‘Yotes Notes: Coyotes, Knights will compete for fans in northwest Arizona
Last week, we reported that the Vegas Golden Knights’ television broadcast territory with Root Sports includes a portion of northwest Arizona.
This initially caught some within the Coyotes organization by surprise, but the overlap in broadcast territories is fairly common in the NHL. The New York and southern California markets have multiple teams, and there is overlap in other markets within close proximity to another, including Columbus and Pittsburgh, Philadelphia and New Jersey and others.
The Coyotes still have broadcast rights in all of Arizona (and all of New Mexico), but they will share Mohave County with the Knights. Mohave County, with a population of about 200,000, is in the very northwest corner of Arizona and borders both Nevada and California. Its principal cities are Lake Havasu City (52,527 people), Bullhead City (39,540) and Kingman (28,068).
The NHL considers the city in which a team plays and a 50-mile radius around the city that team’s sphere of influence for over-the-air broadcasts, but cable creates a far broader footprint, thereby creating overlap territories. Root Sports still must find providers to broadcast Knights games in northwest Arizona.
NHL commissioner Gary Bettman told reporters at the Stanley Cup Final that the salary cap could remain essentially flat next season if that is what the NHLPA wants. That would mean a $73 million cap, but deputy commissioner Bill Daly said the number could rise to $77 million if the players choose to use the 5 percent escalator. Doing the latter would also mean increasing players’ escrow, which has been an ongoing player complaint.
If the cap remains flat, Coyotes GM John Chayka acknowledged it could potentially help his team even more this summer. Few teams have much flexibility under the cap, and the expansion draft is complicating matters even more.
“We have flexibility for sure,” Chayka said.
Per capfriendly.com, the Coyotes currently have $25,874,724 in cap space for next season, the third most in the league behind the expansion Vegas Golden Knights and the Carolina Hurricanes. Arizona has no significantly priced unrestricted free agents it hopes to re-sign (Radim Vrbata is a possibility), and only two or three restricted free agents it is likely to retain.
The NHL Scouting Combine began at KeyBank Center and HarborCenter in Buffalo on Monday with 104 players in attendance from North America and Europe. Like the NFL Scouting Combine, the NHL Scouting Combine is designed to provide a physical and medical assessment of players before the 2017 NHL Draft, which will be held at United Center in Chicago from June 23-24.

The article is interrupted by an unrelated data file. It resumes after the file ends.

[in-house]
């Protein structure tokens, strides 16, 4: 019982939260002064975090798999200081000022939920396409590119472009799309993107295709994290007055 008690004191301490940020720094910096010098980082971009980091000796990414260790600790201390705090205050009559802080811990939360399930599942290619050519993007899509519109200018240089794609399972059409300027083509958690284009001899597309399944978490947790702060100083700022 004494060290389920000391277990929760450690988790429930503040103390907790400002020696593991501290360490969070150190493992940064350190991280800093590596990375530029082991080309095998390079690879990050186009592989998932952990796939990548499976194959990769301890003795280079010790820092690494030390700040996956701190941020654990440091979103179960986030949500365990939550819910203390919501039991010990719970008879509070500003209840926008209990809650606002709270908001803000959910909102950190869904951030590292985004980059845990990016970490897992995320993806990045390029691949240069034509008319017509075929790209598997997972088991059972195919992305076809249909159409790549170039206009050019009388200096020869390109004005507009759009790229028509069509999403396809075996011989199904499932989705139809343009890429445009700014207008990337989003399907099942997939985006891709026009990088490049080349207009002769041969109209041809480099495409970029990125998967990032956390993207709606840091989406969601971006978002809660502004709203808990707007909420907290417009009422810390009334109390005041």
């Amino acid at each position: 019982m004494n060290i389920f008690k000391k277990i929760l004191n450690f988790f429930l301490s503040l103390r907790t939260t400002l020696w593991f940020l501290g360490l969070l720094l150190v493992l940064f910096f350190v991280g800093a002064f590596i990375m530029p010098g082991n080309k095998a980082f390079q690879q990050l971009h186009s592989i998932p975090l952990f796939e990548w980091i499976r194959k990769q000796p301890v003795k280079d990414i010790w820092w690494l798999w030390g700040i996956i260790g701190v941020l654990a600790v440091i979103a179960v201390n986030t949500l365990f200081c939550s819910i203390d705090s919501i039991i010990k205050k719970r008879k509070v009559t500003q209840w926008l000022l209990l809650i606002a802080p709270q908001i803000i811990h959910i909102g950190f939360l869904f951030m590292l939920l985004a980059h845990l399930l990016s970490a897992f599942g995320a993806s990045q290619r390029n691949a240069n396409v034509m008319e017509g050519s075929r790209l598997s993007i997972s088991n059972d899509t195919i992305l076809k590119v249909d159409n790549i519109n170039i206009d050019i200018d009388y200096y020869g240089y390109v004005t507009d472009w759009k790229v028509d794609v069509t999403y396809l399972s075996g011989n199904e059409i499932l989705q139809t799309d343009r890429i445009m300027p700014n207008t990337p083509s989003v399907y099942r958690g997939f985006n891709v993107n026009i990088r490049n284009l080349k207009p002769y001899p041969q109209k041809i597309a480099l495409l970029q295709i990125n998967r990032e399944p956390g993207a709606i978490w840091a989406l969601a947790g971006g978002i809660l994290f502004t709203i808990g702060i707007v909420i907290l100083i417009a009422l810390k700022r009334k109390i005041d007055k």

“I keep reading this quote over and over: ‘Talent sets the floor but character sets the selection,'” Coyotes GM John Chayka said. “We can measure the physical components but there is this huge variable of character and who a person is so it’s very important to us to get to know people.
“It’s all just input into a decision. Are we going to change our draft list dramatically based on those conversations? Probably not, but tweaking matters. We’re prioritizing players from a large group for the draft so this allows us to get a good sense of them.”
Each NHL team has the opportunity for 1-on-1 interviews with the prospects, this week. Medical exams conclude on Thursday, and eight of the 12 fitness tests will take place Saturday.
— Forward Tobias Rieder underwent successful surgery on the ankle he injured in a game against Russia at the World Championship earlier this month. His rehabilitation time is targeted at 8-12 weeks with a full recovery expected. The Coyotes do not expect Rieder to miss any of training camp.
— Coyotes prospect Dylan Strome came up one win short of the Memorial Cup when Erie lost to host Windsor, 4-3, on Monday in the championship game. Strome led the tournament with seven goals and 11 points (the latter was tied with teammate Taylor Raddysh).
— Chayka has said he doesn’t expect the Coyotes to be major players in free agency, but he does hope to consummate trades. The team’s greatest needs are center, right defense and right wing.
One player to keep an eye on is Nashville forward Pontus Aberg, who will be an RFA at the end of this season. Nashville probably won’t be able to protect him so they may want to get something in return. The Coyotes have interest.
The 6-foot, 198-pound, 23-year-old Aberg, was the Predators’ second-round pick in 2012. He’s fast, he’s skilled and he could be ready for a larger role. Aberg has a gaudy 56.28 Corsi For percentage this postseason. He has a goal and four points in the postseason, while averaging 12:17 of ice time.
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